Police Violence and Public Opinion After George Floyd: How the Black Lives Matter Movement and Endorsements Affect Support for Reforms

AuthorScott A. MacKenzie,Cheryl Boudreau,Daniel J. Simmons
Published date01 June 2022
Date01 June 2022
Subject MatterMini-Symposium: America in the 2020 Elections
Mini-Symposium: America in the 2020 Elections
Political Research Quarterly
2022, Vol. 75(2) 497511
© The Author(s) 2022
Article reuse guidelines:
DOI: 10.1177/10659129221081007
Police Violence and Public Opinion After
George Floyd: How the Black Lives Matter
Movement and Endorsements Affect
Support for Reforms
Cheryl Boudreau
, Scott A. MacKenzie
, and Daniel J. Simmons
What factors shape public opinion about government solutions to address police violence? We address this quest ion by
conducting a survey in which respondents express their opinions about actual proposals to reform police practices.
Within the survey, we randomly assign respondents to receive the positions of traditional advocates (Black lawmakers)
and/or opponents (law enforcement) of police reform efforts. Our results reveal broad bipartisan support for the
proposals, but that information about groups that support or oppose these proposals polarizes partisansopinions.
However, Democrats and even Republicans who support Black Lives Matter (BLM) express high levels of support for the
proposals regardless of the information they receive. These results suggest that partisanship in the mass public is n ot
necessarily a barrier to police reform efforts. A bipartisan majority of the public supports meaningful reforms, and any
polarizing effects of elite signals are muted by Democratsand Republicanssupport for BLM.
police violence, Black Lives Matter, endorsements, public opinion, partisanship, polari zation
In recent years, episodes of police violence involving
unarmed Black menMichael Browns death during an
altercation with a white police off‌icer in Ferguson (2014),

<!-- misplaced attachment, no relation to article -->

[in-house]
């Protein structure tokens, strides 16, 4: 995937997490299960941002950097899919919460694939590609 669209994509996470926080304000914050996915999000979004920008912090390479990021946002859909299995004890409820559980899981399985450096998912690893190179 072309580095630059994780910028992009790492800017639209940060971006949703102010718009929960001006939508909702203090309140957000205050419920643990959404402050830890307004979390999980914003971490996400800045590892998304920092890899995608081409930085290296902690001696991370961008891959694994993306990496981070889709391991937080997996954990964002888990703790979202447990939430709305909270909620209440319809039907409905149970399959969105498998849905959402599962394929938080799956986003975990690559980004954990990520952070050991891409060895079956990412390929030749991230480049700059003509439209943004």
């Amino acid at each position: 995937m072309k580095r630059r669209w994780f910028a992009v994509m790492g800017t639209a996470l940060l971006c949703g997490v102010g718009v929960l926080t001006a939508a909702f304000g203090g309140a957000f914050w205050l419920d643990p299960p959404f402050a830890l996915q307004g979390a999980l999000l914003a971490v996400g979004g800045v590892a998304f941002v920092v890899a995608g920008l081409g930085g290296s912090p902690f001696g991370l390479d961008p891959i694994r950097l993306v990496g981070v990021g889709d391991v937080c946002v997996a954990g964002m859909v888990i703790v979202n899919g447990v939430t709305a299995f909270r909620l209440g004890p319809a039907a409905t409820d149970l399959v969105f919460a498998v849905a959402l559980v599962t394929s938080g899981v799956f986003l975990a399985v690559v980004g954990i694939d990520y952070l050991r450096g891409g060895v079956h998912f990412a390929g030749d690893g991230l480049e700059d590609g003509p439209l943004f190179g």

Freddie Grays death while in the custody of the Baltimore
Police Department (2015), the fatal shooting of Stephon
Clark in his grandmothers backyard in Sacramento
(2018)have captured the attention of public off‌icials
and ordinary citizens alike. Each of these episodes fol-
lowed a disturbingly familiar timeline: immediate con-
demnation followed by widespread protests bordering on
unrest, internal investigations resulting in none of the
police off‌icers involved being charged and convicted, and
diminished hopes for meaningful changes to police per-
sonnel and practices as opponents of reform dug in and
public attention turned elsewhere. In late May 2020, as
video of the killing of George Floyd, a 46-year-old Black
man, by Minneapolis police off‌icer Derek Chauvin while
three seemingly indifferent colleagues looked on went
viral, scholars and practitioners were already asking
whether this episode would be different.
Just over one year later, some things look different.
What began as local protests near the scene of Floyds
death mushroomed into a mass movement with tens of
millions of Americans taking to the streets in thousands of
cities and towns during a pandemic. Led by the Black
Lives Matter movement, these marches for justice at-
tracted unusual allies, including Republican senator and
2012 presidential nominee Mitt Romney, and police
chiefs and uniformed off‌icers in Flint, Camden, Sacra-
mento, and many other places. Chauvin and the other
three off‌icers were f‌ired by the Minneapolis Police De-
partment. All four were arrested, and Chauvin was con-
victed of murdering Floyd and sentenced to 22.5 years in
prison. The other three off‌icers currently await trial. In
Minneapolis and other cities, local off‌icials are
Department of Political Science, University of California, Davis, CA,
Department of Political Science, Saint Michaels College, Colchester,
Corresponding Author:
Cheryl Boudreau, Department of Political Science, University of
California, Davis, One Shields Avenue, Davis, CA 95616, USA.
Email: clboudreau@ucdavis.edu

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